Inspect what you Expect!

[This post previously appeared on the API Connect Test and Monitor Blog]

I was fortunate to get a chance to present about how inspecting what you expect is important both in the military and with APIs at the Nordic APIs Austin API summit. If you’d like to check out the slides or the video of the presentation you can do so.

This lesson is crucial both in my past life as a US Marine and in my present life as an Offering (Product) Manager at IBM on API Connect Test and Monitor

Inspecting what you expect can be as simple as 1…2…3


In software, we always have a user that we are serving. Our software exists to do some job for that user. We expect that the software we’ve created will do that job effectively for that user, that it will make their life easier or more effective and that it will not make their life harder.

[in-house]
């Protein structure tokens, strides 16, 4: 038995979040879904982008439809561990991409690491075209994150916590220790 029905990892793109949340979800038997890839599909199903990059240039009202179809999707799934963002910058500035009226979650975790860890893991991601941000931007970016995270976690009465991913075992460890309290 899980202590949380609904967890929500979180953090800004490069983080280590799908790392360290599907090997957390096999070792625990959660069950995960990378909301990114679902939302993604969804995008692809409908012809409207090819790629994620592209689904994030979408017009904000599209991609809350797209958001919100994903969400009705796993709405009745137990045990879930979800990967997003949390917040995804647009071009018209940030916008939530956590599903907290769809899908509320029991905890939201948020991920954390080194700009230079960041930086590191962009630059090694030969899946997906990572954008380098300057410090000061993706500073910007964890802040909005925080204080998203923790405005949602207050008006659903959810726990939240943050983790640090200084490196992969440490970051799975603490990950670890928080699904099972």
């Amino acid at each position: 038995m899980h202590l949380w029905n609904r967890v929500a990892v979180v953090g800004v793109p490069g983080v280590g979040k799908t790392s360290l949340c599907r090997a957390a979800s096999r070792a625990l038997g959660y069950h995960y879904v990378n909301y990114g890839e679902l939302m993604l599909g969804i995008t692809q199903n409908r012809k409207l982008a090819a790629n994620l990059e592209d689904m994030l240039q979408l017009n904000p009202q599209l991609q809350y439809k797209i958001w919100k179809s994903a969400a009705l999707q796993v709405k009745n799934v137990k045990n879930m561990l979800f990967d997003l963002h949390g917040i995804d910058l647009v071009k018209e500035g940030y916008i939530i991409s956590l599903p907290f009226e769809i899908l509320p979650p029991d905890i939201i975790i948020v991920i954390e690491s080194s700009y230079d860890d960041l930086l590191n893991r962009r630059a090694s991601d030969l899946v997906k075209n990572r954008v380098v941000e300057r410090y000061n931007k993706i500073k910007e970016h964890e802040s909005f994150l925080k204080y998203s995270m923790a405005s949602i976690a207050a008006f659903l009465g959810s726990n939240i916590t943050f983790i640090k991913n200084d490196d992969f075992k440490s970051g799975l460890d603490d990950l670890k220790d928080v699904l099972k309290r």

At API Connect our why is to create software that allows API providers to make their APIs secure and open so that their developers and customers can build on their creations and unleash their own value for the world.

As we see the world there are two kinds of people: API Providers and API Consumers. Those API Consumers are the people our customers, the API Providers exist to serve.One of my specialties is in API Connect Test and monitor. This is software that helps API Providers see the world the way their API Consumers do.

API Connect Test and monitor allows them to simply call an existing API from their cloud account, get a response and from that automatically generate a test with no code. They can then edit that test visually or in code and can publish it and set it to run on demand with deep, detailed output on their API quality. They can further set that test to run as frequently as they need to in order to understand how their own APIs look to their consumers. They can test the success and failure conditions, the latency and the detailed expectations of the payload of a response.

They can truly inspect what they expect from their APIs.